A substantial 45 per cent of motorists are happy to buy a car simply because they want to be able to “drive something new or different”, research from Experian has discovered.
Despite slowing wage growth, “a desire for change” is the number one reason for replacing a car amongst motorists. These findings came from a survey of more than 1,000 British drivers conducted by the information services company.
Those in Wales were found to change their cars more regularly than those in any other region, though Yorkshire topped the list as the place where most people simply bought a car because they “fancied a change”, with 57 per cent citing it as their main motivator.
We have seen both used and new cars sales grow significantly over the past year. While running costs still play a role, a desire for change came out as a bigger driver.
However, a large proportion of drivers had more logical reasons to update their car in mind; a total of 43 per cent said that their car was beyond economical repair and needed to be replaced, which suggests that a significant number of drivers may be holding onto their car for longer, in the face of squeezed budgets.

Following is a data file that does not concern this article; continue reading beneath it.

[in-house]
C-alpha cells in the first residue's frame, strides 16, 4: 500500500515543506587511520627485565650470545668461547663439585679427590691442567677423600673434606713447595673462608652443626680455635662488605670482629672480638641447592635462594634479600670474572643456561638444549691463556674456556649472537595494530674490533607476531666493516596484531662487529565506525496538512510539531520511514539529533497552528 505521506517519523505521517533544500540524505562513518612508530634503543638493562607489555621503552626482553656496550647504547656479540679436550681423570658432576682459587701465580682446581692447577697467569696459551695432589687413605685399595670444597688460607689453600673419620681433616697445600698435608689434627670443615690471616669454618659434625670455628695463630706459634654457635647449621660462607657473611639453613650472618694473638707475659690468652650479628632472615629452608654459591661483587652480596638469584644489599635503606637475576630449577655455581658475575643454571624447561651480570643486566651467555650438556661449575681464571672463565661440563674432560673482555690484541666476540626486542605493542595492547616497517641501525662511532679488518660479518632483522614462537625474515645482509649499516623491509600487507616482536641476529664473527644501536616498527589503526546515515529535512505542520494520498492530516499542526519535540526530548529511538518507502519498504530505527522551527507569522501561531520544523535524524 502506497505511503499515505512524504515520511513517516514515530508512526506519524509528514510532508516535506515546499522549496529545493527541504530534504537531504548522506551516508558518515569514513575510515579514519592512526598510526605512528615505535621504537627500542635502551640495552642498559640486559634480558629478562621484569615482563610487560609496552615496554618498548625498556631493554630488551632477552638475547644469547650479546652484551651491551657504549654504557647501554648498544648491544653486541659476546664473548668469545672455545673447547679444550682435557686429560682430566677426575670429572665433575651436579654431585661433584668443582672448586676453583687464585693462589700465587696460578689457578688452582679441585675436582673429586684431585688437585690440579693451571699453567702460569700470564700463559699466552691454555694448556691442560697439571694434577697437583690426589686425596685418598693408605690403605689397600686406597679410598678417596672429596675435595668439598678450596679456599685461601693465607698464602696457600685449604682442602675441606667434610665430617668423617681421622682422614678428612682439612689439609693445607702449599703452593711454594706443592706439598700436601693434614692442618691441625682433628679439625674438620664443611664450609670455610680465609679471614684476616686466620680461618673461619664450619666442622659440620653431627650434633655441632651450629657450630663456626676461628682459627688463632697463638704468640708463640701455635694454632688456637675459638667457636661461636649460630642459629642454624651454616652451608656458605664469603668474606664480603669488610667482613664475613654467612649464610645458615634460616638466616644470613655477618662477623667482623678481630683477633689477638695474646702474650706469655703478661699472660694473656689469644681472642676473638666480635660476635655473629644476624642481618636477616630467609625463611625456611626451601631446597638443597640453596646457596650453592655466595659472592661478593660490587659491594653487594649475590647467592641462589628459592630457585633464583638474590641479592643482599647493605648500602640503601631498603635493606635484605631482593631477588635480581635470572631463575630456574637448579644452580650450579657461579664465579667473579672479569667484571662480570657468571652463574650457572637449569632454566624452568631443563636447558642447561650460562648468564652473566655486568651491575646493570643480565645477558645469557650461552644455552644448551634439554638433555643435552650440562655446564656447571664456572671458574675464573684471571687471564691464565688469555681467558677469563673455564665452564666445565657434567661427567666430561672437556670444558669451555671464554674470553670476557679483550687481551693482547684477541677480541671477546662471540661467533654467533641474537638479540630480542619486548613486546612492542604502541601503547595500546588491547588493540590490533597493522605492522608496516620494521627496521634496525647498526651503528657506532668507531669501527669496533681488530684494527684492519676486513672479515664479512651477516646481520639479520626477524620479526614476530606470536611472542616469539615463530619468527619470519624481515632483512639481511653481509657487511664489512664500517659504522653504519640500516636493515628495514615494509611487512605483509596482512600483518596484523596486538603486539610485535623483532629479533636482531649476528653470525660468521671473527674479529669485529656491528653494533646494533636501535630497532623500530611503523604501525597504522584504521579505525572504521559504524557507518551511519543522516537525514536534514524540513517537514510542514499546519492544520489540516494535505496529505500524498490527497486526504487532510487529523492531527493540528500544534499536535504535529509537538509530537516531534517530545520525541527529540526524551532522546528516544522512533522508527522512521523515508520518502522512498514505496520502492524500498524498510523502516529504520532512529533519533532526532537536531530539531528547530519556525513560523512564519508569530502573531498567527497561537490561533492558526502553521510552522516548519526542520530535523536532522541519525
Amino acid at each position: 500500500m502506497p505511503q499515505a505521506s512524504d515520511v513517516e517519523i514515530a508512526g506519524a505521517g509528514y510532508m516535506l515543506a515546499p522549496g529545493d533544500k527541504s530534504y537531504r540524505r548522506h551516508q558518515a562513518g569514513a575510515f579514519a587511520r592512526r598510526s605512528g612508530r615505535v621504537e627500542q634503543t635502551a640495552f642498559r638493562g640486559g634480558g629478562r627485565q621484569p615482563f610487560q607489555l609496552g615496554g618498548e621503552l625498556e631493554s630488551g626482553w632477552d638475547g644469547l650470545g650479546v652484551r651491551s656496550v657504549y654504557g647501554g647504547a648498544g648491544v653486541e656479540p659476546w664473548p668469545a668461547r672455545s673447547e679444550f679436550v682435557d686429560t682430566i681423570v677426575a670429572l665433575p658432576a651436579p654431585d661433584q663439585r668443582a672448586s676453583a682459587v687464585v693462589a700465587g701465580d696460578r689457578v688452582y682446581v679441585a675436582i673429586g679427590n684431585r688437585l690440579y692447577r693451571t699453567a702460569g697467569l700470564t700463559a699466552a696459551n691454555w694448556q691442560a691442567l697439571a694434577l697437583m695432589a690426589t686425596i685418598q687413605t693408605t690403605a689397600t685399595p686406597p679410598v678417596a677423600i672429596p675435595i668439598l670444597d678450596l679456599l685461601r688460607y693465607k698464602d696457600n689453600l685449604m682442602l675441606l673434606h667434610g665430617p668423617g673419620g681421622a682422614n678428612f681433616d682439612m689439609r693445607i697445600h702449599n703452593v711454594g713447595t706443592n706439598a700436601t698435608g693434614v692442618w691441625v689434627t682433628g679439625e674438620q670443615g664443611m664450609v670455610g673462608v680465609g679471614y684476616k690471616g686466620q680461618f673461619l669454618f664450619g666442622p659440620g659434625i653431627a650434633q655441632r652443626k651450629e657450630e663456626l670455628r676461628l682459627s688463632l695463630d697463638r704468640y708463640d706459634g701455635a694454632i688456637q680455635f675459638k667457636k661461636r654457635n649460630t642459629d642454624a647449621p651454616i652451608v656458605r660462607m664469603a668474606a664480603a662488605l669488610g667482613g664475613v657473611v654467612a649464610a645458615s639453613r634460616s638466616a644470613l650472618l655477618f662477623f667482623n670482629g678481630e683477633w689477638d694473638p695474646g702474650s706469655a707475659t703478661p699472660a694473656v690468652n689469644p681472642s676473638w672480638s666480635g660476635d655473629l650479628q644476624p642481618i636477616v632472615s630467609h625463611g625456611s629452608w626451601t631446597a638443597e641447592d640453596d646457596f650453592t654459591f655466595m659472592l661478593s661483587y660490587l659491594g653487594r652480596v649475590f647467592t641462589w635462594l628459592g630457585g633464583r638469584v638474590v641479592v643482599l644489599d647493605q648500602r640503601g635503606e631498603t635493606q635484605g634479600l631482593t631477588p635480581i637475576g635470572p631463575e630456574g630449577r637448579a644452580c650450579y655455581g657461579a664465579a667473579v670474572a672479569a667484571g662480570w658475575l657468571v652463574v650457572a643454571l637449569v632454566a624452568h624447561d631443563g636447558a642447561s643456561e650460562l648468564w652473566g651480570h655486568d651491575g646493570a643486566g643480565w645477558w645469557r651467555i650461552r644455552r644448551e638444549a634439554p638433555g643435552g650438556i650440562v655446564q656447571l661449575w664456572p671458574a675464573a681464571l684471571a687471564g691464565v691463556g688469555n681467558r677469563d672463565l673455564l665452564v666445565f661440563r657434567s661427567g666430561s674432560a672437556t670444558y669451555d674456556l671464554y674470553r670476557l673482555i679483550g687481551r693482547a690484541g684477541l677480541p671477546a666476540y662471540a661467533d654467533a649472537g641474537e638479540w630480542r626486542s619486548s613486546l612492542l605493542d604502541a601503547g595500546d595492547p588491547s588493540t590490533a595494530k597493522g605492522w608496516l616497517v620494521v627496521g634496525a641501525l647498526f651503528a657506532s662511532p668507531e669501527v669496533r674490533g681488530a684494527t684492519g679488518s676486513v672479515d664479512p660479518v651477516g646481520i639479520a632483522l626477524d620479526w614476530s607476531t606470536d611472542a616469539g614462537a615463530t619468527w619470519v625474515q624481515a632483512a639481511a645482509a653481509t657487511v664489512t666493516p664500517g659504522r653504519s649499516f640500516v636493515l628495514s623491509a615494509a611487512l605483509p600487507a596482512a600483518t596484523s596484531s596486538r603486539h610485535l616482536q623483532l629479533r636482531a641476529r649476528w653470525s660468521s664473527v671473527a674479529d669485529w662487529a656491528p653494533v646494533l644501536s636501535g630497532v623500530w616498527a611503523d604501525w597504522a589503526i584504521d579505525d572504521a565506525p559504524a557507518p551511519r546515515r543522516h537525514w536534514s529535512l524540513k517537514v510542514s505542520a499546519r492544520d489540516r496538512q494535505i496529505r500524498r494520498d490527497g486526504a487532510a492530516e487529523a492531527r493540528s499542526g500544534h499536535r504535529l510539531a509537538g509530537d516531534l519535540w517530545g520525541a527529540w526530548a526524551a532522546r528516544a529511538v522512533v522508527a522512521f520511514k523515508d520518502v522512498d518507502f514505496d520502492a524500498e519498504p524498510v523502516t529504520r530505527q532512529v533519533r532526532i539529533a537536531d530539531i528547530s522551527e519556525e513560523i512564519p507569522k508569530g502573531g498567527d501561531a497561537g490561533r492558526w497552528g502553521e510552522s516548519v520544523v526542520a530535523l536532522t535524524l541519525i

Cutting the costs of running a car was also a significant factor for 31 per cent of drivers, the survey found. Older drivers were much more likely to update their car to reduce their outgoings, with 36 per cent of over 55s citing costs as a key reason compared to just 20 per cent of 18 to 24 year olds. Drivers in Northern Ireland were nearly twice as likely to change their car to cut costs compared to those in the North East at 44 per cent compared to just 23 per cent.
Andrew Ballard, principal consultant at Experian, said: “A reluctance to take on additional financial responsibilities has reflected the mood among car buyers for a long time, but we have seen both used and new cars sales grow significantly over the past year. While running costs still play a role, a desire for change came out as a bigger driver.”
Picture: dmitri maruta